. . . we sometimes ascribe . . . intolerant behavior to religious prejudice – as though
there had been a clean break, with scientists all arrayed under the white banner of truth while the forces of obscurantism parade under the black flag of prejudice.
The truth is better, if less appealing. Like other members of the human race, scientists are capable of prejudice. They have occasionally persecuted other scientists, and they have not always been able to see that an old theory, given a hairsbreadth twist, might open an entirely new vista to the human reason.
Loren Eiseley, from “The Firmament of Time” (Atheneum Publishers, 1962)
Tag Archives: Firmament of Time
So I was reading an article in the Wall Street two weekends ago about yet another technological revolution heading our way. Titled “Is Smart Making Us Dumb?” it explored the new wave of “smart” technology we’ll be seeing soon. There’s a trash bin that analyzes your recycling efficiency and posts the results on Facebook if you’re not “green” enough. There’s a fork that monitors how fast you’re eating and signals you to slow down if needed. Computer scientists are even working on a “smart kitchen” where you’ll be surrounded by video cameras and computers guiding your every move. It’s like Disney’s Tomorrow Land on steroids.
Fortunately, the article’s author, Evgeny Morozov, approaches the subject from a skeptical, critical viewpoint. He’s not all pie-eyed at the new shiny things. In fact, he calls attention to a frightening trend in the futurist, technology camp: fixing things like us.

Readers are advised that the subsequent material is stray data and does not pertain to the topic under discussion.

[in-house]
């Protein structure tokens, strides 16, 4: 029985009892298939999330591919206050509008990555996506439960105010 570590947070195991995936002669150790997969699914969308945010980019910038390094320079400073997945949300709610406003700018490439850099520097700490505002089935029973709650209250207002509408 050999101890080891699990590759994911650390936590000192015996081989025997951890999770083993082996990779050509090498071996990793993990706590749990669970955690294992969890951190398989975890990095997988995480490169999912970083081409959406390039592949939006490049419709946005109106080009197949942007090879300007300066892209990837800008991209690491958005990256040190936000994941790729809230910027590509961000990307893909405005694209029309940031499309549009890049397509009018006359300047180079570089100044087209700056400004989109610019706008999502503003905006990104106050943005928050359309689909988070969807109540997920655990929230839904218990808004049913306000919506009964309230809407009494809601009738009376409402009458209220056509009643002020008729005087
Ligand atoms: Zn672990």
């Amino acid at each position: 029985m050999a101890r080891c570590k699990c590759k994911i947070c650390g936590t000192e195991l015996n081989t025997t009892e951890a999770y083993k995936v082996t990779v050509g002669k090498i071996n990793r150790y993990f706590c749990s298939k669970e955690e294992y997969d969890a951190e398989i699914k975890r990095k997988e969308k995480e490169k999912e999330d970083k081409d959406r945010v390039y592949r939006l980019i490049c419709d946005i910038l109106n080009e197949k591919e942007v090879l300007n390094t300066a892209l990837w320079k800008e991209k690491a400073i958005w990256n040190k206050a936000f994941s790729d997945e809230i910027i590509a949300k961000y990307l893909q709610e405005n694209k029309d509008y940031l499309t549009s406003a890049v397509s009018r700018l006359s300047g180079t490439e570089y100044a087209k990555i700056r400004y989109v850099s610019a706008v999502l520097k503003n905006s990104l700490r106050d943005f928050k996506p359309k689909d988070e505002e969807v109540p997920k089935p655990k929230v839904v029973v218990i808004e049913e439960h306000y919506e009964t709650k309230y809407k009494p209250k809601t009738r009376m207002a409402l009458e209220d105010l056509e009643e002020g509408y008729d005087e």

Morozov quotes Google CFO, Patrick Pichette, as telling an Australian news program that his company’s computer scientists “see the world as a completely broken place” that can be fixed by technology. He also points out that Jane McGonigal, a game designer and futurist, often talks about how “reality is broken.” Finally, Morozov makes it clear that the word “smart” is “Silicon Valley’s shorthand for transforming present-day social reality and the hapless souls who inhabit it.” The religious overtones are hard to miss.
“The serpent said to the woman . . . ‘you will be like God, knowing good and evil.'” (Gen. 3:5, ESV)
Over a half century ago, scientist and visionary Loren Eiseley, wrote in his book, “The Firmament of Time,” that technology will change man, and not for the better. “The rise of a science whose powers and creations seem awe-inspiringly remote . . . has come dangerously close to bringing into existence a type of man who is not human. He no longer thinks in the old terms; he has ceased to have a conscience. He is an instrument of power.”
We’d best open our eyes.